Article and photos by William Baumle, written as part of the Rutgers Spring Semester 2019 Environmental Communications course
Waterways possess an essential ecological value, providing a wide range of ecosystem services. Ecosystem services are benefits the natural world provides to humans. For waterways, these benefits are the result of a combination of a waterway’s hydrology, vegetation, fauna, and micro-organisms. Together, these natural structures and organisms provide beneficial outcomes for people, animals, and other ecosystems.
|What is hydrology?|
Hydrology is the branch of science
concerned with the properties of the Earth’s water
and especially it’s movement in
relation to land.
Unfortunately, human development has often resulted in waterways being diverted underground to make way for the construction of roads and buildings. Do you know a “River Road” or “Water Street” near you, but not near water? It may be that sometime in the past, there was a waterway there that was diverted underground to make way for people.
Hidden waters of Metuchen
|Did you know?|
The name “Metuchen” first appeared in 1688/1689, and its name was derived from the name of a Native American chief, known as Matouchin or Matochshegan.
The Borough of Metuchen, located within Middlesex County and wholly surrounded by Edison Township, has quite an interesting history of hidden waterways. While burying and/or paving over historic streams and tributaries is not unique, the vast number of waterways which have been covered for the sole purpose of development within the Borough of Metuchen is notable.
Due to development, few waterways or bodies of water exist within the Borough today. By comparison, a map from 1876 indicates the presence of multiple waterways around modern-day Amboy Avenue and Main Street, with one exiting to a pond located on Lake Avenue. The map also shows that Metuchen had several notable ponds and lakes, nearly all of which have been filled in or covered. There were a number of ponds along what we now know as High Street but all those ponds have been buried and now lie beneath rows of houses. Only Tommy’s Pond remains.
Today, a number of unnamed streams run through the Borough of Metuchen, which, in addition to the recently manmade waterway which accompanies the Middlesex Greenway, drain into the Raritan Watershed. Interestingly, Metuchen is distinctive among New Jersey communities in that it is comprised of not even three-square miles and yet drains into three separate sub-watersheds. Three headwater tributaries which originate in the Borough, drain into Bound Brook. The southwestern areas of the town drain into the Mill Brook, located within Edison Township. The northeastern areas of the town drain into the South Branch of the Rahway Watershed.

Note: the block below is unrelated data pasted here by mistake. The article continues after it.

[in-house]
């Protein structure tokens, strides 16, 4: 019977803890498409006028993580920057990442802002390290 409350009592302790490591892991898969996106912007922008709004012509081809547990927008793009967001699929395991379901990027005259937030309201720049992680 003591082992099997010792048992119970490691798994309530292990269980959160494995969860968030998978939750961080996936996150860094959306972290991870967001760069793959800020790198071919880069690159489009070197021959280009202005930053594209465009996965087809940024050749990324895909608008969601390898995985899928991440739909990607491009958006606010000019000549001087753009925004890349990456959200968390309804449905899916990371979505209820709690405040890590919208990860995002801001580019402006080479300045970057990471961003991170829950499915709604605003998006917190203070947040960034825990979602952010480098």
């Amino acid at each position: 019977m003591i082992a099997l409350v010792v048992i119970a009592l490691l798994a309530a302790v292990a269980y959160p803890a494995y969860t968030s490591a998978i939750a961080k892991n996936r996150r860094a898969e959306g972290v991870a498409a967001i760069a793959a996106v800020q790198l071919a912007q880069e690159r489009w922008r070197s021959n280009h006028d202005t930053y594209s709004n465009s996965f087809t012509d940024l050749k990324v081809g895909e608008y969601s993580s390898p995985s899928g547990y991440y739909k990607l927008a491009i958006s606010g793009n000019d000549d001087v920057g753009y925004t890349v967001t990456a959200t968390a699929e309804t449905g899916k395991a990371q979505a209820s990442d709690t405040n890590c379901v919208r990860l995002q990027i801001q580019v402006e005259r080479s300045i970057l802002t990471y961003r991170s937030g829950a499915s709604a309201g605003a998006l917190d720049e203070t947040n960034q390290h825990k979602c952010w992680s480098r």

Directly outside of Metuchen lies a 500-year flood zone, which simply means that in any given year, there is a 1/500 chance a significant flood will affect the area. While Metuchen does not have any significant sources of flooding, there are a few minor areas of the floodplain associated with the Dismal Swamp Preserve and a channelized portion of the Middlesex Greenway. Unsurprisingly, the areas indicated as being the greatest risk of flooding are located along historical streams and tributaries, which have been largely filled in. Notably, however, this area of the Borough has not historically regularly flooded – only in rare instances, such as the aftermath of Hurricane Irene (2011) and Hurricane Sandy (2012).
The Changing Landscape of Metuchen, Rutgers Special Collections. Retrieved from: https://mapmaker.rutgers.edu/METUCHEN/oldMetuchen.html
The Metuchen-Edison Historical Society. Retrieved from: http://www.jhalpin.com/metuchen/met-ed.htm
Spies, Stacey E. (2000) Images of America: Metuchen. Mount Pleasant, SC. Arcadia
Effective communication about the environment is critical to raising awareness and influencing the public’s response and concern about the environment. The course Environmental Communication (11:374:325), taught by Dr. Mary Nucci of the Department of Human Ecology at Rutgers University, focuses on improving student’s writing and speaking skills while introducing students to using communication as a tool for environmental change. Students not only spend time in class being exposed to content about environmental communication, but also meet with communicators from a range of local environmental organizations to understand the issues they face in communicating about the environment. In 2019, the course applied their knowledge to creating blogs for their “client,” the Lower Raritan Watershed Partnership (LRWP). Under the guidance of LRWP Founder, Dr. Heather Fenyk, students in the course researched topics about water quality and recreation along the Raritan. Throughout 2020 the LRWP will share student work on our website.